Chapter 11

 Single
–Framed Cartoons/Graffiti
 Multi-framed
 Comic
 Comic Books
 Animated Films
Whether cartoons are
intended for print or
screen media
presentations, the
cartoonist uses specific
devices to convey
information to the
There are at least seven
separate technical
considerations for
cartoonists in media:
Motion Lines
Action Sequences
The meaning of these
graphic conventions
often is not obvious
because as symbolic
codes, they must be
 Top
and bottom
boxes or panels
often contain
narration and story
Different sized
frames increase
visual interest.
The background
illustrations might be
highly stylized and
simple as in a Peanuts
cartoon or realistic
and elaborate as in
the Spider-Man comic
Often the artist
conveys the
seriousness of the
cartoon by a high or
low degree of leveling.
As with the setting, the
degree of realism with
which the characters are
drawn often indicates
whether the strip is
humorous or serious.
Assimilation is the term
used to describe the
technique of exaggerating
features, usually for a
stereotypical effect.
Homes Simpson’s large
belly and Marge’s high
beehive are examples.
Mort Walker, creator of
the popular strip
Beetle Bailey, gave
names to various
movement lines:
hites- horizontal
vites- vertical
dites- diagonal
agitrons- wavering or
repetitive motions
briffits- little puffs of
smoke or dirt
waftaroms- odors that
float in the frame
plewds- sweat beads
that pop up on a
characters forehead
that indicate
 By
differences in letter
size and thickness,
the reader becomes
the actor,
important words
either in the mind or
out loud.
The way dialogue of
characters in comic strips is
encircled is an example of a
complicated semiotic
The reader must learn to
interpret the symbolism of
the various balloon types:
unbroken line- normal,
unemotional speech,
perforated line- a whisper;
a spiked outline- loud yelling;
little bubbles instead of
lines- thoughts by the
icicles hanging from a
balloon- conceited or aloof
tiny words within a large
balloon- astonished or
ashamed emotional speech;
a zigzag line- sound from a
telephone, a TV set, or
the tail of a balloon outside
the frame- similar to an offcamera voice.
 All
the techniques utilized by motion
picture directors are also used in cartoons.
 Artists
use close-ups, perspective and
framing variations, special lighting effects,
montage techniques, and panning and
quick-cut editing to help move the action
from frame to frame.
 Almost
all the cartoons intended for the print
medium are created with either traditional
pencil, pen, and ink materials or through
computer software.
 Animated
films, however, are made using
three major techniques: cel, stop-motion,
and computer generated imagery (CGI).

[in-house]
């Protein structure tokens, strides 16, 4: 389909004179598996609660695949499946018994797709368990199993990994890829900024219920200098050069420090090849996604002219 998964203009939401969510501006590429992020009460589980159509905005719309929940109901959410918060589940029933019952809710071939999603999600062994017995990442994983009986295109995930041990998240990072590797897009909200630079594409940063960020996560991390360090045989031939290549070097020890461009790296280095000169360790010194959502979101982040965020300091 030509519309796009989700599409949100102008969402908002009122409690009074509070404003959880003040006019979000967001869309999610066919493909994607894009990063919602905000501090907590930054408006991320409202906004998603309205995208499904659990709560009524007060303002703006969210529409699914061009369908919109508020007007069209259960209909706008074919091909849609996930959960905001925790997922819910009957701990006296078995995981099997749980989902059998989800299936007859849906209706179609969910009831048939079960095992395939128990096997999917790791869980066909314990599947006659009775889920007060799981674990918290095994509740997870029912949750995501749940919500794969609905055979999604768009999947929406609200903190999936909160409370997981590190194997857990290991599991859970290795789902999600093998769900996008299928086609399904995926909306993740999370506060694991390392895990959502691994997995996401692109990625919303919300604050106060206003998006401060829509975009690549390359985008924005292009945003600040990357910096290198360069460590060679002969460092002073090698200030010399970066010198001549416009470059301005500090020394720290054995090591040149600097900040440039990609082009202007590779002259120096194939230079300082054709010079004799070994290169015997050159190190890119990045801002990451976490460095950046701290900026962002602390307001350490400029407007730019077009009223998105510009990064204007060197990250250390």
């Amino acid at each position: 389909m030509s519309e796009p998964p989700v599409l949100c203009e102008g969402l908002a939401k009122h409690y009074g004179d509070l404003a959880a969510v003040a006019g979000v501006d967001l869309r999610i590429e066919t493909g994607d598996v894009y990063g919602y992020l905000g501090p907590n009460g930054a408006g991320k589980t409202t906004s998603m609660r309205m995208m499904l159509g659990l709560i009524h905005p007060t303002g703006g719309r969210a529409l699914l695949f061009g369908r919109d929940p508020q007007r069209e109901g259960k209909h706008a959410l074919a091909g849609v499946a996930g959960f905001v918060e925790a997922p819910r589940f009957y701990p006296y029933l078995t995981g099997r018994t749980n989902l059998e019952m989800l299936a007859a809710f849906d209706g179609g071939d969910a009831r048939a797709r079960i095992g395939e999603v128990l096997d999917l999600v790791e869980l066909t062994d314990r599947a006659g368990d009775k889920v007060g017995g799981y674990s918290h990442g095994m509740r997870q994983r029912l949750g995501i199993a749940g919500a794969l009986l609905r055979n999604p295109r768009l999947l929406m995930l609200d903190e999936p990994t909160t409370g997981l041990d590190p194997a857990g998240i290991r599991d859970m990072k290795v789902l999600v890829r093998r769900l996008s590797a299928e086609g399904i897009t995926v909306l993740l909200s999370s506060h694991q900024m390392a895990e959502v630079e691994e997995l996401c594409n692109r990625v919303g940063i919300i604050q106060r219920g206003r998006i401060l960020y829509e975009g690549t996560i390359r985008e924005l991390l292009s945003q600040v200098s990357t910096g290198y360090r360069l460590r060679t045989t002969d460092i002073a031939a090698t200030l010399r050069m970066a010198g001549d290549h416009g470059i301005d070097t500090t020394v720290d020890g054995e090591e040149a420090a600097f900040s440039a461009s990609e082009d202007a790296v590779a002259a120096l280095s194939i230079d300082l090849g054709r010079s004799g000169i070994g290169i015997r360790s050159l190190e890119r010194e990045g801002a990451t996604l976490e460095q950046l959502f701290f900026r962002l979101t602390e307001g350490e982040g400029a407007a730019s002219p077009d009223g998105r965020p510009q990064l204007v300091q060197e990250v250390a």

 Cel
 Also
called traditional and hand-drawn
animation, this technique is divided into
three types:
Full Animation
This technique requires
24 frames per second
for realistic movementor for a 10 minute
movie, more than
14,000 drawings.
Early Disney classics
and newer classics such
as: Beauty and the
Beast, the Lion King,
Shrek 2, and Kung Fu
This animation technique was
invented by Max Fleischer in
1917. Fleisher’s animation
company produced such classic
movie characters as Betty
Boop, Popeye and Superman.
With this technique, live action
movements were traced frame
by frame.
the technique of manually creating
a matte for an element on a liveaction plate so it may be
composited over another
mattes are used to combine a
foreground image (such as actors on a
set, or a spaceship) with a background
image (a scenic vista, a field of stars
and planets). In this case, the matte is
the background painting.
Betty Boop - Halloween party
As the name implies,
this technique of cel
animation uses fewer
frames per second for
a more stylistic and
jerky appearance and
can be seen in movies
such as Yellow
Stop-motion Animation
This animation technique
describes a wide variety of
object manipulations that
might include models, clay,
and puppets.
Model Animation
Willis O’Brien used this
technique in his 1925 classic
about angry dinosaurs, The
Lost World.
In 1963 Harryhausen’s
animated work in Jason and
the Argonauts , which
includes a memorable scene
in which the intrepid crew of
the Argos fights swordwielding skeletons.
Clay Animation
In 1953, Art Clokey
introduced the popular clay
characters Gumby and Pokey
in the film Gumbasia.
Puppet Animation
Henry Selick worked for
Disney where he learned
stop-motion techniques. His
latest works is the ambitious
Caroline (2009).
The inherent depth of using
puppets is further enhanced by
a 3-D version in which
moviegoers wear special glasses
for an even more realistic view.
 Computer-Generated
Imagery (CGI)
 Computer
imaging has come a long way from
its roots as simple lines on a screen for a
military purposes and quarter-hungry
consoles at a local bar.
CGI comes in 2-D, 3-D and performance capture
With 2-D effects,
animation can be
accomplished with
traditional animation
techniques that are
transferred to a computer
screen, as in the television
series, “SpongeBob
In 2009 Walt Disney
Animation Studious
directors Ron Clements
and John Musker
introduced their 2-D hit
The Princess and the Frog
which reminded critics
and viewers of the richly
textured traditional look
of Disney classics from the
With 3-D animation,
lifelike simulations of
body movements are
possible. The films Toy
Story, Shrek, and
Monsters, Inc. have a
simulated realism about
them that 2-D animation
cannot supply.

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